Our popular result list includes exhibition and collection titles, and a dynamic list of what we call hot-topics. Our hot-topics list is editable, giving us a way to index content that wouldn’t otherwise be indexed or found by a likely search term, e.g. our digital explorer map, which is a standalone feature, outside of our usual data sources; or any of our event types, like “Courses”, which we’d like to direct to a filtered list of Course events. It could also be used to index some results more playfully 😉.

Search term highlighting is another established pattern we’ve used to locate the search term within the contents of a search result. In order to make this as helpful as possible we’ve implemented our own dynamic truncation of the returned snippet, so that the search term is presented with as much surrounding text as possible, given the space available on a user’s device.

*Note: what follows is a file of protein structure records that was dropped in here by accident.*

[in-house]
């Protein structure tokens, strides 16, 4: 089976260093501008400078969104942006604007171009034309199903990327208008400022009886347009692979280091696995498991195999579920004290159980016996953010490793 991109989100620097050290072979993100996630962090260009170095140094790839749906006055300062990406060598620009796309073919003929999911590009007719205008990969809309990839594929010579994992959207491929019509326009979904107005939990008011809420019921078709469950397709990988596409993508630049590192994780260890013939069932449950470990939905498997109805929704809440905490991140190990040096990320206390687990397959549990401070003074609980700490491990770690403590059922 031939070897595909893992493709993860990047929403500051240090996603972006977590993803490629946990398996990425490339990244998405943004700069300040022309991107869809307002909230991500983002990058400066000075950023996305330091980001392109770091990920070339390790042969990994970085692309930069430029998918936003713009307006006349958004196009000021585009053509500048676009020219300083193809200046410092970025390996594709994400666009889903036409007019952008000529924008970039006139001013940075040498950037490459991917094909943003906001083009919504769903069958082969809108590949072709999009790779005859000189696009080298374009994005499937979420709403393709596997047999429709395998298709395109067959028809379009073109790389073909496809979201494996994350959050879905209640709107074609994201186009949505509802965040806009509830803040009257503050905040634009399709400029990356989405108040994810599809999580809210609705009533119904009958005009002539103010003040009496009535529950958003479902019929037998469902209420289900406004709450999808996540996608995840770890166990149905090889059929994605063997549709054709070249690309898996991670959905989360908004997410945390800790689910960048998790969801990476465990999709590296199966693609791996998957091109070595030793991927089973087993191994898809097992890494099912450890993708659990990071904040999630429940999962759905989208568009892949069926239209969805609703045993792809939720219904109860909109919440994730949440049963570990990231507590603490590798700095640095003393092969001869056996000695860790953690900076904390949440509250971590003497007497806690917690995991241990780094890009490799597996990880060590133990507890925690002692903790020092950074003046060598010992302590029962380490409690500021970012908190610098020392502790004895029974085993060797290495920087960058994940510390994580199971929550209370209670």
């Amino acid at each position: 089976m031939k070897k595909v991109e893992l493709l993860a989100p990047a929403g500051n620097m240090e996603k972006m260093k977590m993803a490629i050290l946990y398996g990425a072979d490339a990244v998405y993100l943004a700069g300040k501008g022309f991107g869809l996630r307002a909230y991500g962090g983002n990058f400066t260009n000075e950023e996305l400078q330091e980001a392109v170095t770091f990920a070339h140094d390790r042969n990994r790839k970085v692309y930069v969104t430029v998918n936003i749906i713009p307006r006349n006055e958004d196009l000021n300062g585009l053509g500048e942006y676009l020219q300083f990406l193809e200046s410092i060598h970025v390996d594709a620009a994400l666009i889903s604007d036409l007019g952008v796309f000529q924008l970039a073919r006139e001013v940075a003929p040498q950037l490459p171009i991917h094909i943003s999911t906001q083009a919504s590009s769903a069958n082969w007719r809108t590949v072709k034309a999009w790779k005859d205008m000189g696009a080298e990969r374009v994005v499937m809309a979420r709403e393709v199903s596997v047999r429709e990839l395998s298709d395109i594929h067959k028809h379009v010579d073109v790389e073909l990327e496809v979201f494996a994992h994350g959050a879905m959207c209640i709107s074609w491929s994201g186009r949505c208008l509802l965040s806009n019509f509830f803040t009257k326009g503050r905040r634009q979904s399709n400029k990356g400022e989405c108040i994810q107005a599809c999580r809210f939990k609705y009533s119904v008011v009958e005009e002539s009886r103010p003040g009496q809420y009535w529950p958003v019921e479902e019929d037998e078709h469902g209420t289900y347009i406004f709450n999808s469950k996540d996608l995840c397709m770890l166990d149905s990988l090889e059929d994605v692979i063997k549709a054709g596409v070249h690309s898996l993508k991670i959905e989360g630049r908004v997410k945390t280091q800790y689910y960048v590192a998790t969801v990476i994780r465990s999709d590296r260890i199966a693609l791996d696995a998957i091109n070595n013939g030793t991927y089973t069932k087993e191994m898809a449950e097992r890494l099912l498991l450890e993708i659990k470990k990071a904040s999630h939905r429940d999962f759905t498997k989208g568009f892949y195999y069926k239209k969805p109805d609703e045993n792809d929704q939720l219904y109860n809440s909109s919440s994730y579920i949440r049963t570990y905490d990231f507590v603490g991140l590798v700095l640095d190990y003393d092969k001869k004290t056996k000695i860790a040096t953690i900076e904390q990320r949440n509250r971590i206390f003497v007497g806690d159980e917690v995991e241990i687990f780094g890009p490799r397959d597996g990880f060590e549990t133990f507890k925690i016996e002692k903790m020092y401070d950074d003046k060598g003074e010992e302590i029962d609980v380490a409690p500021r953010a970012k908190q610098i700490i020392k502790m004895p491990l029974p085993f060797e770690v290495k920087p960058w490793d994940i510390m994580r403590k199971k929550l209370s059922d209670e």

A screenshot of term highlighting within search results.

A screenshot of term highlighting within search results.

And I still haven’t mentioned Elastic, which is the software underpinning our search, but that’s for my colleague Richard Palmer to expand on in an accompanying post.

As usual, user-testing continues in the real world, with usage analytics providing us ongoing insight into the strengths and weaknesses of the UX, and informing further improvement.